Your biceps muscle has two heads, a long head, and a short head, which are both attached to the shoulder. The long head of the biceps tendon is a tough band of connective fibrous tissue that attaches the long head of the biceps to the top of the shoulder socket.

Multidirectional Instability of the Shoulder

Multidirectional Instability of the Shoulder

Instability may be described by the direction in which the humerus is subluxated or dislocated from the glenoid. When it occurs in several directions it is referred to as multidirectional instability.

Massive Retracted Rotator Cuff Tear

Massive Retracted Rotator Cuff Tear

A tear in the rotator cuff can cause pain and disability. It can occur from degeneration of the rotator cuff due to overuse or from a sudden injury. Massive rotator cuff tears involve tears in two complete tendons of the rotator cuff.

Hill-Sachs Lesion

Hill-Sachs Lesion

Your shoulder consists of a ‘ball-and-socket joint’. The humerus (upper arm bone) has a rounded head (ball) that is attached to the glenoid cavity (socket) in the shoulder blade. Certain injuries can cause dislocation of the joint and damage to the humeral head. Damage to the back and outer portion of the humeral head can result in a defect called a Hill-Sachs lesion.

Rotator Cuff Pain

Rotator Cuff Pain

The rotator cuff consists of a group of tendons and muscles that surround and stabilize the shoulder joint. These tendons allow a wide range of movement of the shoulder joint across multiple planes. Irritation or injury to these tendons can result in rotator cuff pain.

Proximal Biceps Tenodesis

Proximal Biceps Tenodesis

Proximal biceps tenodesis is the surgical reattachment of a torn proximal biceps tendon, which connects the upper part of your biceps muscle to the shoulder.

Bicep Tendon Rupture at Shoulder

Bicep Tendon Rupture

The biceps muscle is present on the front of your upper arm and functions to help you bend and rotate your arm. The biceps tendon is a tough band of connective fibrous tissue that attaches your biceps muscle to the bones in your shoulder on one side and the elbow on the other side.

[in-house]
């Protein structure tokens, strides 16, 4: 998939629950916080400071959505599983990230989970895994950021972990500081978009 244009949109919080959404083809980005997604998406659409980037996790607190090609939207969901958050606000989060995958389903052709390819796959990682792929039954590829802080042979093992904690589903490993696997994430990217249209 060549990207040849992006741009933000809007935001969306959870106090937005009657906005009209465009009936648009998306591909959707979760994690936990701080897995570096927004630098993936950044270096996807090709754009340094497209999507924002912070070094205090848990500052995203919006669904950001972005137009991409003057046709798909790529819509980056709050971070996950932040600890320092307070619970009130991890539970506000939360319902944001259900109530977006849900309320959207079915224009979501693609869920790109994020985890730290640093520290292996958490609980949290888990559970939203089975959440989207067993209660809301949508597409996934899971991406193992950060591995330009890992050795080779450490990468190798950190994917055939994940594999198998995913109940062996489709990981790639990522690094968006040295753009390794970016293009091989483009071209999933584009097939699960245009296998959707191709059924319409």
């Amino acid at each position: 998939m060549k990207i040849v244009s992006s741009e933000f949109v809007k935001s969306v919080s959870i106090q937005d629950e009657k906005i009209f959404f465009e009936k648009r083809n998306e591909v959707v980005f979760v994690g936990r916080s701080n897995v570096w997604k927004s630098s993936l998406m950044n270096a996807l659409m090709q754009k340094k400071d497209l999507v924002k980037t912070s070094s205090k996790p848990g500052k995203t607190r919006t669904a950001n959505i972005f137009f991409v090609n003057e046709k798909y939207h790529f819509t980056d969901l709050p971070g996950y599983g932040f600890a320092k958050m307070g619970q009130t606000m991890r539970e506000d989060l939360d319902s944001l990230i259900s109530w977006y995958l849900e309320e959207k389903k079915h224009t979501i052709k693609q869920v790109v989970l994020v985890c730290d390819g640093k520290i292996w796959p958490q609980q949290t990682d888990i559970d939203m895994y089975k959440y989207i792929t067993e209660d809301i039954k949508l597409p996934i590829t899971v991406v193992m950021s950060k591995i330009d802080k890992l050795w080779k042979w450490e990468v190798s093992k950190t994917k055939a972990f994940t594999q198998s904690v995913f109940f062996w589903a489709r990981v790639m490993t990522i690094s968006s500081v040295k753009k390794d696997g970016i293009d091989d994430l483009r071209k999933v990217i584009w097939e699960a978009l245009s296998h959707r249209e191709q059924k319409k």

SLAP Repair

SLAP Repair

A SLAP repair is indicated to treat the torn labrum of the shoulder socket when conservative treatment measures such as NSAIDs (non-steroidal anti-inflammatory medications) and physical therapy do not relieve the symptoms of a SLAP tear.

Arthroscopic Bankart Repair

Arthroscopic Bankart Repair

The labrum can sometimes tear during a shoulder injury. A specific type of labral tear that occurs when the shoulder dislocates is called a Bankart tear. This is a tear to a part of the labrum called the inferior glenohumeral ligament and is common in the young who sustain a dislocation of the shoulder. A Bankart tear makes the shoulder prone to repeat dislocation in patients under 30 years of age.

Shoulder Labrum Reconstruction

Shoulder Labrum Reconstruction

Traumatic injury to the shoulder or overuse of the shoulder by excessive throwing or weightlifting can cause a labral tear. In addition, the aging process may weaken the labrum, leading to injury secondary to wear and tear.

Shoulder Stabilization

Shoulder Stabilization

Shoulder stabilization surgery is performed to improve stability and function to the shoulder joint and prevent recurrent dislocations. It can be performed arthroscopically, depending on your particular condition, with much smaller incisions. Arthroscopic stabilization is a surgical procedure to treat chronic instability of the shoulder joint.

Shoulder Arthroscopy

Shoulder Arthroscopy

Arthroscopy is a minimally invasive diagnostic and surgical procedure performed for joint problems. Shoulder arthroscopy is performed using a pencil-sized instrument called an arthroscope. The arthroscope consists of a light system and camera that projects images of the surgical site onto a computer screen for your surgeon to clearly view.

Distal Clavicle Excision

Distal Clavicle Excision

Distal clavicle excision is a procedure which involves removal of the outer end of the clavicle (collarbone) to treat shoulder pain and disability due to arthritis or impingement.

Capsular Release

Capsular Release

A capsular release of the shoulder is surgery performed to release a tight and stiff shoulder capsule, a condition called frozen shoulder or adhesive capsulitis. The procedure is usually performed arthroscopically through keyhole-size incisions.

Pectoralis Major Tears/Repairs

Pectoralis Major Tears/Repairs

The pectoralis muscle is a large fan-shaped muscle comprised of the pectoralis major and pectoralis minor muscles that stretch from the armpit to the collarbone and down across the lower chest region on both sides of the chest.

ORIF of the Clavicle Fractures

ORIF of the Clavicle Fractures

A clavicle fracture refers to a broken collarbone and is a common injury associated with contact sports such as football and martial arts, as well as impact sports such as motor racing. A direct blow over the shoulder, a fall on an outstretched arm, or a motor vehicle accident may also cause the clavicle bone to break.

Subacromial Decompression

Subacromial Decompression

Subacromial decompression is a surgical procedure performed for the treatment of a condition called shoulder impingement. In shoulder impingement, the degree of space between the rotator cuff tendon and shoulder blade is decreased due to irritation and swelling of the bursa or due to development of bone spurs.

Am I a Candidate for Shoulder Surgery?

Am I a Candidate for Shoulder Surgery?

More people are considering shoulder surgery to manage shoulder problems thanks to advances in technology and equipment. Surgery is now minimally invasive and can be performed on an outpatient basis with faster recovery and fewer complications. But what are your other options and when is the right time to turn to surgery?